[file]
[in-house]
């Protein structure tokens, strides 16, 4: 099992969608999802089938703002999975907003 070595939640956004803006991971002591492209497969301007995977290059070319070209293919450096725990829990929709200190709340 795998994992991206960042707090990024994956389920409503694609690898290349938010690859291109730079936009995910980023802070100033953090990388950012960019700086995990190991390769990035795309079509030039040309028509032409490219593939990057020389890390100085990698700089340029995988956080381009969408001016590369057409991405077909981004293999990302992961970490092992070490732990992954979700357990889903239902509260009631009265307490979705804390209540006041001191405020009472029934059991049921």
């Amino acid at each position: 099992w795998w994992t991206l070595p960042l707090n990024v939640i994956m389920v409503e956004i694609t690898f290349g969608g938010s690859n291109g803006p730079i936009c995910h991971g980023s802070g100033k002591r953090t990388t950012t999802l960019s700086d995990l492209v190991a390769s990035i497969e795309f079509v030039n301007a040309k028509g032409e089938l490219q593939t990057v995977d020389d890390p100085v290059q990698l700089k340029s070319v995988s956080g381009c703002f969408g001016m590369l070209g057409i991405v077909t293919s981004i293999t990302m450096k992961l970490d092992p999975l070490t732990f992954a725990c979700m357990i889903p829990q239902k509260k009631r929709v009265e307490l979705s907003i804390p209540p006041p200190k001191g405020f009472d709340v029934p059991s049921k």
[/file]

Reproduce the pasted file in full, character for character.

[in-house]
């Protein structure tokens, strides 16, 4: 099992969608999802089938703002999975907003 070595939640956004803006991971002591492209497969301007995977290059070319070209293919450096725990829990929709200190709340 795998994992991206960042707090990024994956389920409503694609690898290349938010690859291109730079936009995910980023802070100033953090990388950012960019700086995990190991390769990035795309079509030039040309028509032409490219593939990057020389890390100085990698700089340029995988956080381009969408001016590369057409991405077909981004293999990302992961970490092992070490732990992954979700357990889903239902509260009631009265307490979705804390209540006041001191405020009472029934059991049921």
């Amino acid at each position: 099992w795998w994992t991206l070595p960042l707090n990024v939640i994956m389920v409503e956004i694609t690898f290349g969608g938010s690859n291109g803006p730079i936009c995910h991971g980023s802070g100033k002591r953090t990388t950012t999802l960019s700086d995990l492209v190991a390769s990035i497969e795309f079509v030039n301007a040309k028509g032409e089938l490219q593939t990057v995977d020389d890390p100085v290059q990698l700089k340029s070319v995988s956080g381009c703002f969408g001016m590369l070209g057409i991405v077909t293919s981004i293999t990302m450096k992961l970490d092992p999975l070490t732990f992954a725990c979700m357990i889903p829990q239902k509260k009631r929709v009265e307490l979705s907003i804390p209540p006041p200190k001191g405020f009472d709340v029934p059991s049921k």